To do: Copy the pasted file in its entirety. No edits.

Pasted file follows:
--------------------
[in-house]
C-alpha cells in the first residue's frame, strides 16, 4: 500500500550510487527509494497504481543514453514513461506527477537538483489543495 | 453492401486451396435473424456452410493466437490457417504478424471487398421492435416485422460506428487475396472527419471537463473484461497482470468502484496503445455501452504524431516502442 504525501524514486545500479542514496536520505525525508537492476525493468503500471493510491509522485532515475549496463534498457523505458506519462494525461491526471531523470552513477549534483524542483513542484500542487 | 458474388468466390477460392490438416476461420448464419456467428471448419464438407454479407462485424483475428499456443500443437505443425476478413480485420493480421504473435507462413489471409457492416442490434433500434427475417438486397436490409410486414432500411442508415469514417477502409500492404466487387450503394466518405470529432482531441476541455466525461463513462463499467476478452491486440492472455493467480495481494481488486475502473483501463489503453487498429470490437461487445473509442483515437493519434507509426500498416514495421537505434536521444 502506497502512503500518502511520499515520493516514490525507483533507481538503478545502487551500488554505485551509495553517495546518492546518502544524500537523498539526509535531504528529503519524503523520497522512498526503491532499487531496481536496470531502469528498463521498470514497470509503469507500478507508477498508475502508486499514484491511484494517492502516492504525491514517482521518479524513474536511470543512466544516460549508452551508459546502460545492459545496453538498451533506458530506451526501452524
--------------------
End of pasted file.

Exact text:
[in-house]
C-alpha cells in the first residue's frame, strides 16, 4: 500500500550510487527509494497504481543514453514513461506527477537538483489543495 | 453492401486451396435473424456452410493466437490457417504478424471487398421492435416485422460506428487475396472527419471537463473484461497482470468502484496503445455501452504524431516502442 504525501524514486545500479542514496536520505525525508537492476525493468503500471493510491509522485532515475549496463534498457523505458506519462494525461491526471531523470552513477549534483524542483513542484500542487 | 458474388468466390477460392490438416476461420448464419456467428471448419464438407454479407462485424483475428499456443500443437505443425476478413480485420493480421504473435507462413489471409457492416442490434433500434427475417438486397436490409410486414432500411442508415469514417477502409500492404466487387450503394466518405470529432482531441476541455466525461463513462463499467476478452491486440492472455493467480495481494481488486475502473483501463489503453487498429470490437461487445473509442483515437493519434507509426500498416514495421537505434536521444 502506497502512503500518502511520499515520493516514490525507483533507481538503478545502487551500488554505485551509495553517495546518492546518502544524500537523498539526509535531504528529503519524503523520497522512498526503491532499487531496481536496470531502469528498463521498470514497470509503469507500478507508477498508475502508486499514484491511484494517492502516492504525491514517482521518479524513474536511470543512466544516460549508452551508459546502460545492459545496453538498451533506458530506451526501452524